The subtle distinction in the mechanics of debt cancellation is a key reason why we think forgiveness of federal loans is more likely than forgiveness of private loans.
What are the chances that Sanders can cancel any student debt?
The odds of student debt elimination are increasing, but it is still a long shot. The early part Democratic primary has gone according to plan for Sanders. However, there are many steps between a strong early showing and delivering on a specific promise.
Sanders would need to:
- Win the Democratic Primary – Right now, he is the front-runner, but 47 states still haven’t voted, so there is a long way to go.
- Beat Donald Trump in the general election – Trump has shown a willingness to win at all costs, and it could be a very ugly campaign. Additionally, the incumbent tends to do well when the economy is strong, which could be good news for Trump.
- Use some of his political capital to cancel debt – Candidates for office make many promises, but delivering on all of them is impossible. As a result, a President Sanders would have to prioritize his goals, and he may decide that student debt forgiveness takes a backseat to healthcare reform or climate change legislation.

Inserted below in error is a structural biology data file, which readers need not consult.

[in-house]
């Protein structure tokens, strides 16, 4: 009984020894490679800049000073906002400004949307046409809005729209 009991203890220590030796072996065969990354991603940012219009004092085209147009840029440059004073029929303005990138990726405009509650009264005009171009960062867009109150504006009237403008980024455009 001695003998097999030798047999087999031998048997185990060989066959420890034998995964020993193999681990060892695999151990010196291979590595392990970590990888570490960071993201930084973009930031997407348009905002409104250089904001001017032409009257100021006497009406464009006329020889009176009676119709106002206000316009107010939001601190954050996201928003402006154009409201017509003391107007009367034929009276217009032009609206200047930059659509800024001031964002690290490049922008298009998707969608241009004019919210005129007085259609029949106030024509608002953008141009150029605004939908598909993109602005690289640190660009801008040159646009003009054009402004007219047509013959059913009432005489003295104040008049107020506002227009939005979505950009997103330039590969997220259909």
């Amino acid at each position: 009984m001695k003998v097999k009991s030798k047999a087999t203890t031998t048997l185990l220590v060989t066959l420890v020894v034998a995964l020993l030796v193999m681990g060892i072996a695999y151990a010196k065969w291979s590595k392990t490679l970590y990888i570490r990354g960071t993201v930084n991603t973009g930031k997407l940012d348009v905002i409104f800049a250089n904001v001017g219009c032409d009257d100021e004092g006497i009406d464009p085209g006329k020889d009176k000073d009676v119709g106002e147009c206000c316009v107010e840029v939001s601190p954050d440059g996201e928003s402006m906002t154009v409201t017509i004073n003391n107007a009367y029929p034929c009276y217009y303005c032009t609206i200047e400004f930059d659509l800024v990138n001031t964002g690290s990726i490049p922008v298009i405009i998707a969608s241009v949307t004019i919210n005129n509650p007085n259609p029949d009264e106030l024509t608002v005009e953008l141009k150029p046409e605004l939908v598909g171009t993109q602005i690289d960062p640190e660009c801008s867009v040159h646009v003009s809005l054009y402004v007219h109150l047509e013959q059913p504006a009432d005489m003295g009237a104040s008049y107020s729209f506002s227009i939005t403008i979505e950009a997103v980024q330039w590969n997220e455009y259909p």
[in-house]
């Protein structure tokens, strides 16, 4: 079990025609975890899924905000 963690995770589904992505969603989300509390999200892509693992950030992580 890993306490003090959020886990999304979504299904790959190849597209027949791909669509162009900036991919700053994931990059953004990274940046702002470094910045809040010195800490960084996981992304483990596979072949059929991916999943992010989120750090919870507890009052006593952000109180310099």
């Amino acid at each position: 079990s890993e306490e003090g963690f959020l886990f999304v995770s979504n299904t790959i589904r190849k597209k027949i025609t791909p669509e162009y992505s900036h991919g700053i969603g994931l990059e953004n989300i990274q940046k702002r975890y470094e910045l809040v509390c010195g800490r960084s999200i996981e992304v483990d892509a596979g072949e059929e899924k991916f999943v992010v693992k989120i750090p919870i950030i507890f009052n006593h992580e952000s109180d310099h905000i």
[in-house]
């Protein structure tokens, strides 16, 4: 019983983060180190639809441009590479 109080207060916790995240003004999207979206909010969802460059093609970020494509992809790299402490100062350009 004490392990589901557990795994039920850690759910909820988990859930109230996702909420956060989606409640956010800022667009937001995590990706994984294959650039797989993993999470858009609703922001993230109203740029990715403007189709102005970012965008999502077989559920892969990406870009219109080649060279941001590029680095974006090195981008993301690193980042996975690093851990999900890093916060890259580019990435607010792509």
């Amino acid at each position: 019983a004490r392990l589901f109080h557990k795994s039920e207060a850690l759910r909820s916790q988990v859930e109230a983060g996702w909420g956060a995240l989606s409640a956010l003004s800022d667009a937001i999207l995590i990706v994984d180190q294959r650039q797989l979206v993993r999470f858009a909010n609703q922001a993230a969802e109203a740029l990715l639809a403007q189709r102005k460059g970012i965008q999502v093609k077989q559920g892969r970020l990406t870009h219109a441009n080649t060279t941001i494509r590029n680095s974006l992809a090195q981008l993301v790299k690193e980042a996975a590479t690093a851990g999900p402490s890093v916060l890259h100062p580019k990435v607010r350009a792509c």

Getting rid of private student loans would require even more. In addition to the previous list, Sanders would need:
- Democrats to keep the House of Representatives – A Democratic majority in the House is essential for getting student debt cancellation approved.
- Democrats to take the majority in the Senate – Right now Republicans control the Senate, and only 1/3 of the 100 seats are up for election. Current Majority Leader Mitch McConnell would almost certainly block bills to forgiven student loans.
- Nearly unanimous support from Democrats – Not all Democrats have come out in favor of canceling existing student loans. Of the candidates running for president, only Warren and Sanders have voiced their support. Even with a majority in both chambers of Congress, getting approval could be difficult.
In short, the forgiveness of all federal student loans looks like a realistic possibility should Sanders get elected. Private loan elimination would still be highly unlikely, even if Sanders were to win.
What should I do right now with my student loans if I think Sanders will win?
A Sanders presidency could dramatically change life for student loan borrowers. Those that think he has a good shot at winning the election may want to take immediate steps to maximize any potential student loan benefits.
– Step #1: Get the lowest payments possible on your federal loans.